Styles are stagnating

Over at Steve Sailer's, they're discussing if and why style has stagnated since the 1990s. The idea is that every 20 year period before 1990-2010 (e.g., 1970-1990, 1950-1970...) showed a lot of change, while the styles of 1990 are recognizable and "in style" in 2010. The thesis is a bit overstated, but basically I agree that new ideas in the realm of design have slowed.

Here are some reasons I came up with that might be contributing:

(1) A lot of creative and consumer energy has gone into electronics in the last twenty years. Who's going to concern themselves with the latest sneaker or trouser cuff variation when the latest version of Doom-Halo-Call of Duty is coming out? You're just going to play it in your sweatpants.

(2) Body style has stabilized. There were massive changes in standards of beauty for the raw human body for both sexes from the 1900s to the 1990s. Since the 1990s, the standard has stabilized because the science of fitness has stabilized and, with it, the ideal image of a fit person. (Just think, the 1970s were the age of skinny runners, then the bodybuilding revolution of the 1980s. Then the huge buffness went out in the late 90s. Now we have CrossFit, which pretty much represents a stable not-so-big buffness continuing into the 2010s.)

(3) Black culture isn't feeding into and changing white culture anymore. Mostly, they're just one big mishmash now, and to the extent they're not, they won't be. Baggy jeans are everywhere, but the four-button technicolor suits with matching hats and walking sticks are never going to be hip with white folks.

(4) Much more pre-fab building products, and Lowe's or Home Depot everywhere. Ceilings in institutional buildings look the same from coast to coast.

(5) Death of Art. A lot of changes in clothes and architecture were driven by the belief in Art, which is dead since the 1980s, or at least the early 90s. Remember Robert Mapplethorpe? He was the last artist who could scandalize anybody 'cause nobody cares anymore. Yeah, Frank Gehry's in demand for big projects, but nobody's going to design a post office, let alone a split-level ranch house, with "Bilbao influence."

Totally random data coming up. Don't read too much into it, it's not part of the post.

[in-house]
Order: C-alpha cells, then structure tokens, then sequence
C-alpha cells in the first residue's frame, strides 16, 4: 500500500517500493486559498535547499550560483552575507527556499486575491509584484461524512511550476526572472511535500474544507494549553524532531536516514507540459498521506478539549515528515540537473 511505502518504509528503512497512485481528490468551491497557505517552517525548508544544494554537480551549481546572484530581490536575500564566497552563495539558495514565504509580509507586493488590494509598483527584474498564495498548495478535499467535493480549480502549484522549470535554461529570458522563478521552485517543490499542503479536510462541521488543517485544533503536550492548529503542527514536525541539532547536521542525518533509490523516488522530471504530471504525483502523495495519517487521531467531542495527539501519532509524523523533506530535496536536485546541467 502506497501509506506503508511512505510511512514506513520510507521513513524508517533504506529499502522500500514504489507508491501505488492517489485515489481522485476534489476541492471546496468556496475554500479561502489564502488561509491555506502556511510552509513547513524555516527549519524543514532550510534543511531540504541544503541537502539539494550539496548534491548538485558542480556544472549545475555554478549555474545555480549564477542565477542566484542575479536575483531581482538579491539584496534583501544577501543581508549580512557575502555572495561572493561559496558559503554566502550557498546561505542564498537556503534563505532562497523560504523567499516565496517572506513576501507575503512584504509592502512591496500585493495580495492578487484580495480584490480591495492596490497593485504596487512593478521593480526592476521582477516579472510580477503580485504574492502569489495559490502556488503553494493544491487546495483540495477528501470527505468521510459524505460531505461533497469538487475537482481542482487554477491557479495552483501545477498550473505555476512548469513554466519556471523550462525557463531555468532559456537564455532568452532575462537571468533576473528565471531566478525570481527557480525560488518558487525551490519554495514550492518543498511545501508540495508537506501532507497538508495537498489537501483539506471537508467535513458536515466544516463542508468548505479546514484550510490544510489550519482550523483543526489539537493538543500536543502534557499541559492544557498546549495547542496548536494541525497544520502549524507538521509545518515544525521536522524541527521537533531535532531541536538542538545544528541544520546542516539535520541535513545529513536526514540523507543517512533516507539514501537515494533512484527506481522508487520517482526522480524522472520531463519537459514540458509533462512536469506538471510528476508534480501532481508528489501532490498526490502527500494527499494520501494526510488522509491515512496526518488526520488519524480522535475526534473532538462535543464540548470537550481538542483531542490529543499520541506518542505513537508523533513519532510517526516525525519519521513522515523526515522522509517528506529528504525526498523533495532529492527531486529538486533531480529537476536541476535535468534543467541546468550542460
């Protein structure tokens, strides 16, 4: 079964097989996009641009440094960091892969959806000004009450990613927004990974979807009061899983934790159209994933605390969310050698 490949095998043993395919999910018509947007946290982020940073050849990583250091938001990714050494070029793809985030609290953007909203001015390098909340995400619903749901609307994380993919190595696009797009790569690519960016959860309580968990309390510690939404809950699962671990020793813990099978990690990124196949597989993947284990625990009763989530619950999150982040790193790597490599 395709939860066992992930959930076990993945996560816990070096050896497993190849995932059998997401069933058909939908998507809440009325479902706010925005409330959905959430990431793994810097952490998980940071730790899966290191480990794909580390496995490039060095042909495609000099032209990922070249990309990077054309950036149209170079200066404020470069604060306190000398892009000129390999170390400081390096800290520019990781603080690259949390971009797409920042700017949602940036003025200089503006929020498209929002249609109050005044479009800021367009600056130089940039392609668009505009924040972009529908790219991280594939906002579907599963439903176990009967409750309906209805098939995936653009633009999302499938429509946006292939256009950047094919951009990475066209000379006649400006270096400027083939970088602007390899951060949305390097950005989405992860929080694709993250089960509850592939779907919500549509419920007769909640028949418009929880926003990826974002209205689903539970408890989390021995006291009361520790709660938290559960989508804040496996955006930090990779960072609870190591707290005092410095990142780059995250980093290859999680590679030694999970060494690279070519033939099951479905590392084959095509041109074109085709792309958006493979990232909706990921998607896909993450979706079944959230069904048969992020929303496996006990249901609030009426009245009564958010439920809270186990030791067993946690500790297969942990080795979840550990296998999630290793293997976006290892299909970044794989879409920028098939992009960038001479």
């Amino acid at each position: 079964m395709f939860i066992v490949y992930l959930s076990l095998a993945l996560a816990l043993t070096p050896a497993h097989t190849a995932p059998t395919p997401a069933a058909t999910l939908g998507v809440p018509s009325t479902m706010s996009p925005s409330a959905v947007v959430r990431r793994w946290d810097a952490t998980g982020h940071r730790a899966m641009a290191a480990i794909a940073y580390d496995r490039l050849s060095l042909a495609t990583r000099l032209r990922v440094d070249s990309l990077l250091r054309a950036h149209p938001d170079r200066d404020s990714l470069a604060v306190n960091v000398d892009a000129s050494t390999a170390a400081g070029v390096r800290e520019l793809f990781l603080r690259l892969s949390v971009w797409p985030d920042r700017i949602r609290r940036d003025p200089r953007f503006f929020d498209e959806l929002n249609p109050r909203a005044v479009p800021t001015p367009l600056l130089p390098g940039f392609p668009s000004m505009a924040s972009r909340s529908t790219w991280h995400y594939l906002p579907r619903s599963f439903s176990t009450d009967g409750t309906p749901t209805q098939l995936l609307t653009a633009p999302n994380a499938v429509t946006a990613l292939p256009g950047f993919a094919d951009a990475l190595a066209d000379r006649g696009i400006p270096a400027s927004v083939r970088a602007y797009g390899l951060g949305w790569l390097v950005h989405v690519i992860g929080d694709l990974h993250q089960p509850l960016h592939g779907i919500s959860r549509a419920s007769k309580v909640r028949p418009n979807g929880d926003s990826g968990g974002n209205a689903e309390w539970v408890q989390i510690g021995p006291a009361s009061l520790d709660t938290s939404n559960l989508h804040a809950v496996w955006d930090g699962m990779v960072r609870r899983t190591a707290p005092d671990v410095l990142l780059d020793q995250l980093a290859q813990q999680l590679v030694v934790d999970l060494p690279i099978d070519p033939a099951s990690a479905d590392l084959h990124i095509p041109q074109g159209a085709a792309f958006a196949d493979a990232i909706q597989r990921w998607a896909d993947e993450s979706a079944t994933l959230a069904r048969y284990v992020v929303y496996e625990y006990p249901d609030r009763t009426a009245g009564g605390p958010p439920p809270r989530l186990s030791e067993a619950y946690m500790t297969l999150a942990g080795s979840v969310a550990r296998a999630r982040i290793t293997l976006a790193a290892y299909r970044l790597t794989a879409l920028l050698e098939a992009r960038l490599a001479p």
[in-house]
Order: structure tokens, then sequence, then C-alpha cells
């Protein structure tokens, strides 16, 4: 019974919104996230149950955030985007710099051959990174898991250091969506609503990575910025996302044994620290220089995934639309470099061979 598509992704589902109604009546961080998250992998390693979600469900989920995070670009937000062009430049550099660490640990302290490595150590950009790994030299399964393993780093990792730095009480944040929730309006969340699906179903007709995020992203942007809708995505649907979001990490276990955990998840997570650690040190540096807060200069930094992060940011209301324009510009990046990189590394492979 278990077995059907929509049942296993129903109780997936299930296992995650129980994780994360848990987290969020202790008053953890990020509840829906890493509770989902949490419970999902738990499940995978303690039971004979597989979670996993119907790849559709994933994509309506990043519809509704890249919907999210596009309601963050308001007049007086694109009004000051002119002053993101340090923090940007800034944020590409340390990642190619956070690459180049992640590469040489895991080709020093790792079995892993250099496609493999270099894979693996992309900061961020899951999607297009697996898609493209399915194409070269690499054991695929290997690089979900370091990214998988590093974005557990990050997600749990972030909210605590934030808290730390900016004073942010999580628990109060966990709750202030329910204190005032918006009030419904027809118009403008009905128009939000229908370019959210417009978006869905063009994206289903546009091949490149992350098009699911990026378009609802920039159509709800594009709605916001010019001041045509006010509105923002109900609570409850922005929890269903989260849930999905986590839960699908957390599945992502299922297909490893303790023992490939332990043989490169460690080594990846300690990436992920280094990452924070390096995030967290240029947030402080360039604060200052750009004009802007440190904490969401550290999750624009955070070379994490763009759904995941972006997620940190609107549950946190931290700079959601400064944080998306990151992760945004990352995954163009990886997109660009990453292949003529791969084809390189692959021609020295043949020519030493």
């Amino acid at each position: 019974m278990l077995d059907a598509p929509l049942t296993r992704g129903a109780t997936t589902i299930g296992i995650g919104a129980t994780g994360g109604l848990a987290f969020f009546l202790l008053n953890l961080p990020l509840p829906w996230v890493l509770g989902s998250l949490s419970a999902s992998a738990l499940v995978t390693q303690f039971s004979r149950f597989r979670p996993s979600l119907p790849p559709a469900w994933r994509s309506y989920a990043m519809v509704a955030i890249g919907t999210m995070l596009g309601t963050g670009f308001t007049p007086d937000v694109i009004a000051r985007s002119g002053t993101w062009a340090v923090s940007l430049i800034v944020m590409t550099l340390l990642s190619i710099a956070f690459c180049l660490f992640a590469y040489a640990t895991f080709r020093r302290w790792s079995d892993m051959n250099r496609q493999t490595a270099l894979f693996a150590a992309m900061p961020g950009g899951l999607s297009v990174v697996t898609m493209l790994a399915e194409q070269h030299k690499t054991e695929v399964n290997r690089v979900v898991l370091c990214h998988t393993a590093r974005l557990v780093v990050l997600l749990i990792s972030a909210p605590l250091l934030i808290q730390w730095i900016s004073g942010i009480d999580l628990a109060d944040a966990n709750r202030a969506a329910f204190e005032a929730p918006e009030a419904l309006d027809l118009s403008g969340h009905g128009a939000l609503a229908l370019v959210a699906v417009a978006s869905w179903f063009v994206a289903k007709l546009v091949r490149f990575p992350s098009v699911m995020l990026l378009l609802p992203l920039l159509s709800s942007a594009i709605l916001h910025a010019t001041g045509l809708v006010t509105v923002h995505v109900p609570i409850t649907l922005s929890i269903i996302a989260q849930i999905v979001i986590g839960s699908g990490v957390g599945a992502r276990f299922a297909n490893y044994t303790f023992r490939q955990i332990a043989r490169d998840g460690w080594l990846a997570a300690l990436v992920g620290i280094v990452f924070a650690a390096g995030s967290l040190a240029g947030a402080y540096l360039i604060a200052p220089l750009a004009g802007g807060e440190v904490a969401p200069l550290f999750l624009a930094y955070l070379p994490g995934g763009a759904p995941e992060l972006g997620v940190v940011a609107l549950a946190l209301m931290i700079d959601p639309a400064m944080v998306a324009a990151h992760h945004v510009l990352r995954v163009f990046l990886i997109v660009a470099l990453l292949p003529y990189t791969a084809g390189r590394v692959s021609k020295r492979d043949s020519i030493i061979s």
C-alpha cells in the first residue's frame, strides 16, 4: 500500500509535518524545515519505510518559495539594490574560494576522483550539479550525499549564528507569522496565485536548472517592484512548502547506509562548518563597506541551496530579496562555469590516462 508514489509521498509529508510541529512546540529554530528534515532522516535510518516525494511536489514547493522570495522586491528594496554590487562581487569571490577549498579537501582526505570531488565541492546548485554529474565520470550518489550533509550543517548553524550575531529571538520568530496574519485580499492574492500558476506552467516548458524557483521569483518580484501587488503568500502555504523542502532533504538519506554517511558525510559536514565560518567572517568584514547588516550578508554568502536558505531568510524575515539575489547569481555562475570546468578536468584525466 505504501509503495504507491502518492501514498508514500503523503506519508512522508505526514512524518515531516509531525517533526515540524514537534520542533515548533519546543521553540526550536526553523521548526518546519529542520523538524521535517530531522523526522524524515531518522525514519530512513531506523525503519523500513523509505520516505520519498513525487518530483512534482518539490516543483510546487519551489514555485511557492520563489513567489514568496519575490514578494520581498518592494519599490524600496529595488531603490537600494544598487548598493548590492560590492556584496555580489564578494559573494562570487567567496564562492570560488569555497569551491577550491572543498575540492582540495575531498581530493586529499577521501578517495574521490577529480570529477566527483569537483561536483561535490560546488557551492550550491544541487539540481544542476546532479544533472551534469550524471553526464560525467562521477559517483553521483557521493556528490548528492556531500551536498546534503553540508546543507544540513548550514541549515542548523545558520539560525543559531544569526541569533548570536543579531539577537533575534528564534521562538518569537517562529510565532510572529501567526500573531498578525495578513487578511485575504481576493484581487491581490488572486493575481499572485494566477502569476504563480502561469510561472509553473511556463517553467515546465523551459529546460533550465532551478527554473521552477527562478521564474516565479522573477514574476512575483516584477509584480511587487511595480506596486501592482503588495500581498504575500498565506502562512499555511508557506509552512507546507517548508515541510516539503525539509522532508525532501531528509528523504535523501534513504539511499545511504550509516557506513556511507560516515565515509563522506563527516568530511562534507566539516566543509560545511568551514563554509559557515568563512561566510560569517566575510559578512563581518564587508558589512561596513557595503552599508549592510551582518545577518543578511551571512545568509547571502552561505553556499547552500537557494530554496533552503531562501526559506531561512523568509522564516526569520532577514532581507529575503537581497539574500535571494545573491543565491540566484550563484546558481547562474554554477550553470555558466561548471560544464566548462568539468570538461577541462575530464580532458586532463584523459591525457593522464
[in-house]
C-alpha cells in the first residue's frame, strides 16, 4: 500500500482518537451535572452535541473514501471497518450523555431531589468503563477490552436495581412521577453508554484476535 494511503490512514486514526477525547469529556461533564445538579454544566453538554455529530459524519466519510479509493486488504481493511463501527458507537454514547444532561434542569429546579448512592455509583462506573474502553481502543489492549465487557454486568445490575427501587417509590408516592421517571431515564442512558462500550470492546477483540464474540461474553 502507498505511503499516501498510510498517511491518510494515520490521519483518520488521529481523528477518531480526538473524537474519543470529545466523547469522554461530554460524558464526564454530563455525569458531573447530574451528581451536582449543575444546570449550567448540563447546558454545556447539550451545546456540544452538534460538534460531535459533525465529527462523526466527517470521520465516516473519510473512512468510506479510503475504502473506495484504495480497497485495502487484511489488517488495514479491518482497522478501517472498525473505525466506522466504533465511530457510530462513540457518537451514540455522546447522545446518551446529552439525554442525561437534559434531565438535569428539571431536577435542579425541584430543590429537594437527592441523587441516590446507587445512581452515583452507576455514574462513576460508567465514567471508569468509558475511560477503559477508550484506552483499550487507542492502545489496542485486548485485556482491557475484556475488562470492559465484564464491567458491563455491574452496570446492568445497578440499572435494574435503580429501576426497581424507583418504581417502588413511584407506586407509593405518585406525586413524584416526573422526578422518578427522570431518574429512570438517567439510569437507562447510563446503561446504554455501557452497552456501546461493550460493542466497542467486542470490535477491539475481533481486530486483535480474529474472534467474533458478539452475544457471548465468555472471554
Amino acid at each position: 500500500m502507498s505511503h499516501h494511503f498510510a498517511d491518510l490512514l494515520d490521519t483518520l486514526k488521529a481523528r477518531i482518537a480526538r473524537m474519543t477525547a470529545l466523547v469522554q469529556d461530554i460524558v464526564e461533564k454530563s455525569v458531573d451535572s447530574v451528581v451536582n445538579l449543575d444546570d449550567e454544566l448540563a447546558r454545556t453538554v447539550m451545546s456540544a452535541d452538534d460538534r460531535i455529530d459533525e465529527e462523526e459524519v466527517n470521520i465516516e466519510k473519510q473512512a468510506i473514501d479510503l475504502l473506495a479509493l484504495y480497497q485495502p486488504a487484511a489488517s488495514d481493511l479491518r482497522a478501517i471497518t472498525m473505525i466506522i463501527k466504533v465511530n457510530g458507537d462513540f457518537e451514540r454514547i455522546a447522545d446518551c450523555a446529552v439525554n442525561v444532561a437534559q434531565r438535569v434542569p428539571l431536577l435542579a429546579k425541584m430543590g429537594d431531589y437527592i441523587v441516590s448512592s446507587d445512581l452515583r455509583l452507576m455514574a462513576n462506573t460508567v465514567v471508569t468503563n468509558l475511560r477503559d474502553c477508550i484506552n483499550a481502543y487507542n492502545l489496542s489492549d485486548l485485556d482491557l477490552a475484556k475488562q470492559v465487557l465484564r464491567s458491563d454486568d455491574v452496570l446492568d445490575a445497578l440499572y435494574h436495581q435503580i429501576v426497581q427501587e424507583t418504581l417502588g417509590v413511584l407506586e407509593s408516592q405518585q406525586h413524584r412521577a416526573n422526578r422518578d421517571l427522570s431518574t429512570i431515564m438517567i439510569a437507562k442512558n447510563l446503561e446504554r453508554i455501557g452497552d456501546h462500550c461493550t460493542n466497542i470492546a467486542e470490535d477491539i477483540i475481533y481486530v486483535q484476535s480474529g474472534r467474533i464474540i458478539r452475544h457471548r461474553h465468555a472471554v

(6) Death of Romance. Neuroscientists and ethologists like Jaak Panksepp have a lot of trouble figuring out what love is. I think the reason is that love is somehow a construct that arises out of society's interference with the sexual dynamics of the state of nature. Romance is the instantiation of love in art and culture, and its churning unnatural roots that can't settle on simple concepts like physical lust cause romance to be intellectually productive. Since the 1990s, we have moved substantially away from love toward state of nature sexual relations, and romance has died as a result.

(7) Death of the Heirloom. (More generally, death of the past.) My parents' house is filled with things they inherited from family, bought at estate auctions, and were given for gifts. I know not one younger person today who has a piece of heirloom furniture. Nobody cares about these things with the result that many people don't consider much beyond lowest common denominator concerns in decorating.

(8) Perception of change is confused by the proliferating number and combinations of styles. I still have clothes from the 1990s that I can wear today and look normal. But in the 1990s almost all my peers were wearing the same thing, and subcultures like "skateboarder" were small and highly differentiated. Today, the attributes of 1990s "skateboarder" are mixed in with all sorts of other styles. There's much more acceptance of vastly different looks. When I go to the opera in Montreal, I see everything from black tie to jeans and t-shirts, from dolled up ladies to goths. And the division isn't the cost of seats.

On the up side, reason #8 has allowed the developement of vintage girls, young fogeys, and chaps.